Grand Trunk Railway Co of Canada v Barnett: PC 28 Mar 1911

In an action against the appellant railroad company for damages for personal injuries resulting from collision caused by the negligence of the appellants’ servants it appeared that the collision took place on the property of the appellants to which the train carrying the plaintiff, which belonged to another company, had access by their leave and licence. It further appeared that the plaintiff was a trespasser on the appellants’ property and also on the said train, which to his knowledge was not at the time in use as a passenger train and in which he had taken up a precarious position on the platform and step of a carriage in disobedience of a by-law of both companies.
Held: that the appellants were not liable, for no breach of duty had been shewn. The judgment of the Board refers to ‘wilful or reckless disregard of ordinary humanity rather than mere absence of reasonable care’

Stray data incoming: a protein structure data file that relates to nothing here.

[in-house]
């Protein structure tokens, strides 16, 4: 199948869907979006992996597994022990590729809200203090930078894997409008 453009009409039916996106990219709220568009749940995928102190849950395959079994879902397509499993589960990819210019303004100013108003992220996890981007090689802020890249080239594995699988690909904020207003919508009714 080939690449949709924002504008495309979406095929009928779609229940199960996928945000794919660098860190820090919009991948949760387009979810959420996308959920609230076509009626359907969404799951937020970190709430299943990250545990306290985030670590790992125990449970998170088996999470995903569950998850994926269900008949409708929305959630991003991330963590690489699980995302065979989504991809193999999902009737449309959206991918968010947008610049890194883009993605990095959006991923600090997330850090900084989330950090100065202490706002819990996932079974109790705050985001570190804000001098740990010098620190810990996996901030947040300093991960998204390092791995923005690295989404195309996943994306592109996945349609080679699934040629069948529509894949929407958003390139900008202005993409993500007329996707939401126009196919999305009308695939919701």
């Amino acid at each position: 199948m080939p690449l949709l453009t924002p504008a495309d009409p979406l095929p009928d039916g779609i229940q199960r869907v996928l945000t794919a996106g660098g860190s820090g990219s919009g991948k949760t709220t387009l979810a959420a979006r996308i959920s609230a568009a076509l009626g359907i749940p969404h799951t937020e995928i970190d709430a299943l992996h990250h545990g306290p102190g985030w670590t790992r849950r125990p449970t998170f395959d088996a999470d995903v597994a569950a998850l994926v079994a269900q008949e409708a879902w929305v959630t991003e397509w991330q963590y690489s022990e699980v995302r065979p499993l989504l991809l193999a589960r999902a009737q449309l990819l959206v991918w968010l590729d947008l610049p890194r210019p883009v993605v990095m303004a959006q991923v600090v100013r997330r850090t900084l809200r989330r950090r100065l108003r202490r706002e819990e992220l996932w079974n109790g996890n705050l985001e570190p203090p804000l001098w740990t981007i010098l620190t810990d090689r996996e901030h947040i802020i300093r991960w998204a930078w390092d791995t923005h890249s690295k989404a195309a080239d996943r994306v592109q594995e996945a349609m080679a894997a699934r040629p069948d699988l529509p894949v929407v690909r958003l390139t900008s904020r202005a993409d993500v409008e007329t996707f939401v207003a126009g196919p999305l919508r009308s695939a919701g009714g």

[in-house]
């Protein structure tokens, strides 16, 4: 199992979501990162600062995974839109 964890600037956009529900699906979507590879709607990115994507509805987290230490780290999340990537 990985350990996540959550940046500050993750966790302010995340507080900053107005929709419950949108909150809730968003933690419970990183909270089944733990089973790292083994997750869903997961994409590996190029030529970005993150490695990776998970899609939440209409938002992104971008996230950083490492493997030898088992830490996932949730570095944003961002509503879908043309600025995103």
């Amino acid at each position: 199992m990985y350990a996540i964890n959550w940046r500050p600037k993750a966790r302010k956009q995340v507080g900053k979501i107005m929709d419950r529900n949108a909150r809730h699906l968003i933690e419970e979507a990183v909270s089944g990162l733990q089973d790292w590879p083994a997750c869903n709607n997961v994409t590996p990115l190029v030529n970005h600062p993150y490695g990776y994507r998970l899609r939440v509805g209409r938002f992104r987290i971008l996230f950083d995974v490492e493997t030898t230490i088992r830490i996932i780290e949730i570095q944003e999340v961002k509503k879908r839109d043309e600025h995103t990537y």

[1911] AC 361 PC, [1911] UKLawRpAC 12
Cited by:
CitedBritish Railways Board v Herrington HL 16-Feb-1972
Land-owner’s Possible Duty to Trespassers
The plaintiff, a child had gone through a fence onto the railway line, and been badly injured. The Board knew of the broken fence, but argued that they owed no duty to a trespasser.
Held: Whilst a land-owner owes no general duty of care to a . .

Lists of cited by and citing cases may be incomplete.


Updated: 29 November 2021; Ref: scu.181273